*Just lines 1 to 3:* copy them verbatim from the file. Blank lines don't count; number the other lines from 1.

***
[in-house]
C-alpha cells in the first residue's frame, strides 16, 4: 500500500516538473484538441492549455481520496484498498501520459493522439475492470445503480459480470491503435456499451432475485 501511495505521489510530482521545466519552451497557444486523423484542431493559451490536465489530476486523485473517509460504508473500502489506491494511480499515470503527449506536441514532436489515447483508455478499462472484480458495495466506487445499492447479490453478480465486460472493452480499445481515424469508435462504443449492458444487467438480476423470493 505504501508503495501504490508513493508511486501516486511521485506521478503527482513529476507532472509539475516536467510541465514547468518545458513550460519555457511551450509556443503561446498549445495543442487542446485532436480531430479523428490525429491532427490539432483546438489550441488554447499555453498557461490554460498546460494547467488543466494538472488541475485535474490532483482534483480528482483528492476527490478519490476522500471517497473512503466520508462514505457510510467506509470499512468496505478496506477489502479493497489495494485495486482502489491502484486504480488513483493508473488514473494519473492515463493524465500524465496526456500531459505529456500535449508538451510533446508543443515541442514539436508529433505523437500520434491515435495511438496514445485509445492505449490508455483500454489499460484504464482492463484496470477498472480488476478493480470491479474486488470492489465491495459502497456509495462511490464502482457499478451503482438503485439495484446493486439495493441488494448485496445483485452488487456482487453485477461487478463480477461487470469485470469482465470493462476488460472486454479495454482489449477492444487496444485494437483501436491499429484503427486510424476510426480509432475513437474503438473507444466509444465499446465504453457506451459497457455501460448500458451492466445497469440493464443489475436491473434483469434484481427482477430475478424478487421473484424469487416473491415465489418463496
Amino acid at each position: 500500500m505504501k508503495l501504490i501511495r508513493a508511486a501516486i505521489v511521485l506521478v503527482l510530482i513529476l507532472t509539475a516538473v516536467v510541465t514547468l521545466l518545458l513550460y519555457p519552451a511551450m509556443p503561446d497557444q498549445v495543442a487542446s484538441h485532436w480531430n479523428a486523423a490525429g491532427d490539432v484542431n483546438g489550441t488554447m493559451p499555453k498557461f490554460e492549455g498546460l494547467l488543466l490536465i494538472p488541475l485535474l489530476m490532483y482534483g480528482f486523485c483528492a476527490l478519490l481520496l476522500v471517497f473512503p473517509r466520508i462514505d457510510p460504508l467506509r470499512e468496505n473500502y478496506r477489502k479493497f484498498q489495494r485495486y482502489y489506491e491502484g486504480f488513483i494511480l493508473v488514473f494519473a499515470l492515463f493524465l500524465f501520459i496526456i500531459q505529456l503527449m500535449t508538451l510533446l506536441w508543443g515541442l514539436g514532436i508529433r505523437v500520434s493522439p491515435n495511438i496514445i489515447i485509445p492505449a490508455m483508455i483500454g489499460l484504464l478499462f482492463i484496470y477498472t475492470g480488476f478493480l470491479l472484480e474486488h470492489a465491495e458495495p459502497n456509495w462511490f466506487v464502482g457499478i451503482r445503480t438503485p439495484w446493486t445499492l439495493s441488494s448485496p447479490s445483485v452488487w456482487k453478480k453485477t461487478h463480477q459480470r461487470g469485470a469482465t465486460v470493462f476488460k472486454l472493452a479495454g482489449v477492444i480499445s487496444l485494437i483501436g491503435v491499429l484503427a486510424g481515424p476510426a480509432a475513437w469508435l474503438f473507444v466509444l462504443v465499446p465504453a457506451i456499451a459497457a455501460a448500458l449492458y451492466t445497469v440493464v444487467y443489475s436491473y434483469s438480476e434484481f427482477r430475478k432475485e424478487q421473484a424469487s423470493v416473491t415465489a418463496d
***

[in-house]
C-alpha cells in the first residue's frame, strides 16, 4: 500500500516538473484538441492549455481520496484498498501520459493522439475492470445503480459480470491503435456499451432475485 501511495505521489510530482521545466519552451497557444486523423484542431493559451490536465489530476486523485473517509460504508473500502489506491494511480499515470503527449506536441514532436489515447483508455478499462472484480458495495466506487445499492447479490453478480465486460472493452480499445481515424469508435462504443449492458444487467438480476423470493 505504501508503495501504490508513493508511486501516486511521485506521478503527482513529476507532472509539475516536467510541465514547468518545458513550460519555457511551450509556443503561446498549445495543442487542446485532436480531430479523428490525429491532427490539432483546438489550441488554447499555453498557461490554460498546460494547467488543466494538472488541475485535474490532483482534483480528482483528492476527490478519490476522500471517497473512503466520508462514505457510510467506509470499512468496505478496506477489502479493497489495494485495486482502489491502484486504480488513483493508473488514473494519473492515463493524465500524465496526456500531459505529456500535449508538451510533446508543443515541442514539436508529433505523437500520434491515435495511438496514445485509445492505449490508455483500454489499460484504464482492463484496470477498472480488476478493480470491479474486488470492489465491495459502497456509495462511490464502482457499478451503482438503485439495484446493486439495493441488494448485496445483485452488487456482487453485477461487478463480477461487470469485470469482465470493462476488460472486454479495454482489449477492444487496444485494437483501436491499429484503427486510424476510426480509432475513437474503438473507444466509444465499446465504453457506451459497457455501460448500458451492466445497469440493464443489475436491473434483469434484481427482477430475478424478487421473484424469487416473491415465489418463496
Amino acid at each position: 500500500m505504501k508503495l501504490i501511495r508513493a508511486a501516486i505521489v511521485l506521478v503527482l510530482i513529476l507532472t509539475a516538473v516536467v510541465t514547468l521545466l518545458l513550460y519555457p519552451a511551450m509556443p503561446d497557444q498549445v495543442a487542446s484538441h485532436w480531430n479523428a486523423a490525429g491532427d490539432v484542431n483546438g489550441t488554447m493559451p499555453k498557461f490554460e492549455g498546460l494547467l488543466l490536465i494538472p488541475l485535474l489530476m490532483y482534483g480528482f486523485c483528492a476527490l478519490l481520496l476522500v471517497f473512503p473517509r466520508i462514505d457510510p460504508l467506509r470499512e468496505n473500502y478496506r477489502k479493497f484498498q489495494r485495486y482502489y489506491e491502484g486504480f488513483i494511480l493508473v488514473f494519473a499515470l492515463f493524465l500524465f501520459i496526456i500531459q505529456l503527449m500535449t508538451l510533446l506536441w508543443g515541442l514539436g514532436i508529433r505523437v500520434s493522439p491515435n495511438i496514445i489515447i485509445p492505449a490508455m483508455i483500454g489499460l484504464l478499462f482492463i484496470y477498472t475492470g480488476f478493480l470491479l472484480e474486488h470492489a465491495e458495495p459502497n456509495w462511490f466506487v464502482g457499478i451503482r445503480t438503485p439495484w446493486t445499492l439495493s441488494s448485496p447479490s445483485v452488487w456482487k453478480k453485477t461487478h463480477q459480470r461487470g469485470a469482465t465486460v470493462f476488460k472486454l472493452a479495454g482489449v477492444i480499445s487496444l485494437i483501436g491503435v491499429l484503427a486510424g481515424p476510426a480509432a475513437w469508435l474503438f473507444v466509444l462504443v465499446p465504453a457506451i456499451a459497457a455501460a448500458l449492458y451492466t445497469v440493464v444487467y443489475s436491473y434483469s438480476e434484481f427482477r430475478k432475485e424478487q421473484a424469487s423470493v416473491t415465489a418463496d